One of the most enjoyable delusions about covering the fringe as a critic is that you are also somehow participating in it. You are deluged with emails, pampered with flyers, made to feel welcome and important at the slightest of productions.

Reviews are treasured as gold dust, not for what they say, but for how many stars they give. There's even a stall somewhere in town where fringe performers can pitch their wares to a table of critical Solomons for five minutes and move on.

So it's no surprise that there are always critics who take this fawning as a prompt to direct action on their part. This year's sucker is Mark Fisher, the amiable and experienced reviewer who has written a survival guide to the fringe and is promoting it in the form of a late-morning chat show in the Pleasance.  

To be fair, Fisher's not actually "performing" himself, nor is he actually speaking anyone's lines but his own, as he chairs discussions with the likes of artistic directors Orla O'Loughlin and Vicky Featherstone, fellow critics Lyn Gardner and Brian Logan, and comedians Josie Long and Phil Nichol.

But other critics go, and have gone, further. I dimly recall Ian Shuttleworth appearing as a stand-up in the same year, and indeed the same venue, as the League of Gentlemen.

And distinguished newspaper columnists such as Virginia Ironside and Steve Richards are holding forth this year in their own inimitable fashions. Thus are the edges of serious theatrical enterprise and amateurish vanity projects enjoyably blunted in a jolly melting pot.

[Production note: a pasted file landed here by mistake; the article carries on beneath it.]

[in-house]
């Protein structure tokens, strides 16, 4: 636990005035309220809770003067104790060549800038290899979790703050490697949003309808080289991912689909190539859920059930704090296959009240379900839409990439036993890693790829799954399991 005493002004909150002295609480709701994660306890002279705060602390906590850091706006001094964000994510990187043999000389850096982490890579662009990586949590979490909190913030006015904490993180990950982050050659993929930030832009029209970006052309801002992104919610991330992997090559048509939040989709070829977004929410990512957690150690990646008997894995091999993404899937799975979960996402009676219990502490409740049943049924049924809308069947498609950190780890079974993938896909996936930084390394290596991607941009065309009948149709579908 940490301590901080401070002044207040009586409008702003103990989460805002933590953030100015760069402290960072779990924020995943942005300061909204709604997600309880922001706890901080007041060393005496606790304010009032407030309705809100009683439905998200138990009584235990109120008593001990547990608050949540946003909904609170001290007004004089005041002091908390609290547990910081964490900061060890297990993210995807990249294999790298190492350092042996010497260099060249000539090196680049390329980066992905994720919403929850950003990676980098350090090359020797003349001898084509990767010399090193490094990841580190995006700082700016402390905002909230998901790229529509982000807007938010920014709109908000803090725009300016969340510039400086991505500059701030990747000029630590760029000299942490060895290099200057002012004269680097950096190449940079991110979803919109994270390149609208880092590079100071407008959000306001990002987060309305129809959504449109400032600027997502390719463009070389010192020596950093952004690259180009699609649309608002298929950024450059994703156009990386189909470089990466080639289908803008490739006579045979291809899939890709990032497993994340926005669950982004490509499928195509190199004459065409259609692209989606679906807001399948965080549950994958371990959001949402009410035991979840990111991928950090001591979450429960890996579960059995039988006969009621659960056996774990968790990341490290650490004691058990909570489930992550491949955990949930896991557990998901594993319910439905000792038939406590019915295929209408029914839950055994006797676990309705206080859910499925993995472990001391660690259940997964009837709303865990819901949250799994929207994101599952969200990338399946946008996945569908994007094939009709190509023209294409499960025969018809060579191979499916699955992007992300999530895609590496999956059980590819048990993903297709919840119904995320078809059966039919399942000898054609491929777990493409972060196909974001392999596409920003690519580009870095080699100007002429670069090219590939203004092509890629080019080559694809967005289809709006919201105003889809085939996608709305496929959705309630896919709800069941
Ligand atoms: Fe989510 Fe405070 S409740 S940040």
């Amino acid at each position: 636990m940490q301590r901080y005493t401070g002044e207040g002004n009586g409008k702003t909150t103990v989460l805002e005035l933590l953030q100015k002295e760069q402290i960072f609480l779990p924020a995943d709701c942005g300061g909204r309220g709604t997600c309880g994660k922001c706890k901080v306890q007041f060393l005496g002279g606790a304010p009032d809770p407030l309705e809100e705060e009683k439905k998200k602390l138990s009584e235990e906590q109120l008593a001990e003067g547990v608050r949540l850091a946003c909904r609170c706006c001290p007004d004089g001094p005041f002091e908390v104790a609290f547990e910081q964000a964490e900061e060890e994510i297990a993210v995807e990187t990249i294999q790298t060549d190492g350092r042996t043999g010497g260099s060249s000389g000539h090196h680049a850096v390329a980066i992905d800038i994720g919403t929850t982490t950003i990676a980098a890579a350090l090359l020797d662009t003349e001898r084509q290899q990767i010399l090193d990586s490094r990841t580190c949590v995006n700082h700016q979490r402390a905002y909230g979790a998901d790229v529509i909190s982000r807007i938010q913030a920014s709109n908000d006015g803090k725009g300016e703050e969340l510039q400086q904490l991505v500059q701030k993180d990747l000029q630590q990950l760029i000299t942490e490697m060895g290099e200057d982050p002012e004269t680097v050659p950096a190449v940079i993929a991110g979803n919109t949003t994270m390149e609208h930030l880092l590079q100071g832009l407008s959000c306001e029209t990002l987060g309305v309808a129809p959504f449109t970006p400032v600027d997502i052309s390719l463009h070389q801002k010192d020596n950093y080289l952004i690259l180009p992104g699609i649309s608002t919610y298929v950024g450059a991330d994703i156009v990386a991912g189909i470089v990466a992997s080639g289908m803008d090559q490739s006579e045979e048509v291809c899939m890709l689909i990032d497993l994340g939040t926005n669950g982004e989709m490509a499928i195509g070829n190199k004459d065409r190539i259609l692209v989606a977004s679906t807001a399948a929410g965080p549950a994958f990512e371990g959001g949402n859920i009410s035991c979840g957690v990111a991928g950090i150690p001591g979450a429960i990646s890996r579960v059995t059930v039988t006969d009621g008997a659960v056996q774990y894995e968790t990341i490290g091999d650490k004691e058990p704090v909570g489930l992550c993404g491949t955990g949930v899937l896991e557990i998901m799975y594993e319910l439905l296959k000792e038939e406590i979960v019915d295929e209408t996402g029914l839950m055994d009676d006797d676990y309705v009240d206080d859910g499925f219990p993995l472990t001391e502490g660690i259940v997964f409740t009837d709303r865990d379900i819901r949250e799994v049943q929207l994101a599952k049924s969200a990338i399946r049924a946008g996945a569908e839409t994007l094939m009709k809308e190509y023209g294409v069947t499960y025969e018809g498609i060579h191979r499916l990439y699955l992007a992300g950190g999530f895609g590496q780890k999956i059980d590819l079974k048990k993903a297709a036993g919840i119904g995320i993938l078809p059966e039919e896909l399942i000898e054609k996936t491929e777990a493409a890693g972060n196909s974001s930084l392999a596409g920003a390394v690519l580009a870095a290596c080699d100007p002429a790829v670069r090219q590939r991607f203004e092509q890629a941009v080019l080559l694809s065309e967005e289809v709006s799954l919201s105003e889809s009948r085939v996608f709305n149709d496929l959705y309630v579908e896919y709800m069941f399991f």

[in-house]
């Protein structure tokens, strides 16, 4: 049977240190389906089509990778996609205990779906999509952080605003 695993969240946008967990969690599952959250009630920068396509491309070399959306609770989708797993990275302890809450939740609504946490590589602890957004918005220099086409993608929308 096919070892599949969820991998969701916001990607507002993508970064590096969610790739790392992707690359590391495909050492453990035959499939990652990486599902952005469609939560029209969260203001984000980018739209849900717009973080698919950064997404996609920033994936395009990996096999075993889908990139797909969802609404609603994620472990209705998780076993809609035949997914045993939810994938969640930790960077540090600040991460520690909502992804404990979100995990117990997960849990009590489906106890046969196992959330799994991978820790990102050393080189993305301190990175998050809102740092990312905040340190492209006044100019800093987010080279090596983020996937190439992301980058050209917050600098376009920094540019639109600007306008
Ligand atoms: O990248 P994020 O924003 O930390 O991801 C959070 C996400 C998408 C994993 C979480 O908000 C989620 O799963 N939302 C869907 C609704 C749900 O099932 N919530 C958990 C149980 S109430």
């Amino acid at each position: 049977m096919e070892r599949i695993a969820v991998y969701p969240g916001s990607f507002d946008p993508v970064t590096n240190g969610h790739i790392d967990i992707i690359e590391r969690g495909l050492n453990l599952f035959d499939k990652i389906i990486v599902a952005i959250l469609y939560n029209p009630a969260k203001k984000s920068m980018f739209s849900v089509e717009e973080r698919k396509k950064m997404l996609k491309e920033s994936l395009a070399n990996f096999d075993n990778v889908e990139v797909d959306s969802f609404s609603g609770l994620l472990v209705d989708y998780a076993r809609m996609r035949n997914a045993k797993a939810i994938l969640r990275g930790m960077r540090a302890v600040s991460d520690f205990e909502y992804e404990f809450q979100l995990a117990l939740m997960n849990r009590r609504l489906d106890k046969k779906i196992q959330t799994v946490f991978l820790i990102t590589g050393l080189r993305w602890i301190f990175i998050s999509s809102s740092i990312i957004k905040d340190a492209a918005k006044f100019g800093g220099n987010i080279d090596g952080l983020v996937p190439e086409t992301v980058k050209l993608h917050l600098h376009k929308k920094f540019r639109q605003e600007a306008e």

I'm not aware of this kind of thing going on at other major European festivals, but then the Edinburgh fringe cannot really claim to be all that major any more: big, busy and democratically elected, sure, but its "major-ness" is forfeited in its happy slap-dashery and lack of quality control.
"Barry Cryer is about to start in the Wine Bar," my favourite public announcement of the festival so far, has a wonderfully pleasing ring to it, but the veteran's show in the higgledy-piggledy labyrinth of the Gilded Balloon is unlikely to be pushing back the frontiers of world theatre.

"Barry Cryer and Stewart Lee are about to star in Waiting for Godot" might be something else. As indeed might As Ye Sow in the Pleasance Dome, a new play penned by busy freelance critic, and occasional reviewer, Stewart Pringle.

We shall see. We shan't see Nina Conti this year, though (or, rather, I won't) as she's cancelled all press invitations to her new show until next week.

She's probably still recovering from the shock of seeing the Pleasance Dome given a wonderful all-wooden make-over, no doubt in response to all the not so wonderful all-wooden performances it's hosted over the years.

As I was gawping at the glass dome and a team of cleaners abseiling down its exterior, I bumped into Pleasance boss Anthony Alderson, still smarting from Stewart Lee's remarks about the commercialisation of the fringe.

A mild-mannered gent if ever there was one, Alderson is seething at the injustice of Lee's rant. He points out that the Pleasance is a not-for-profit charity working closely with the city's university, another not-for-profit organsiation, and contributing a total so far of nearly £1m towards the Waverley Care Aids and HIV charity.

Things have become more expensive, he says, because of both the Health and Safety regulations and the reasonable expectations of the audience. Mark Fisher modestly says he hopes those expectations aren't too high for his own little show.

Don't worry, Mark, they won't be. But if you suddenly knock 'em dead with a critical comedy routine, do feel entitled to come back next year in a bigger and better venue, and charge a lot more than this year's measly £3 or £4 ticket, and really get up Stewart Lee's nostrils. No-one will notice you're a critic if you pretend hard enough that you're not.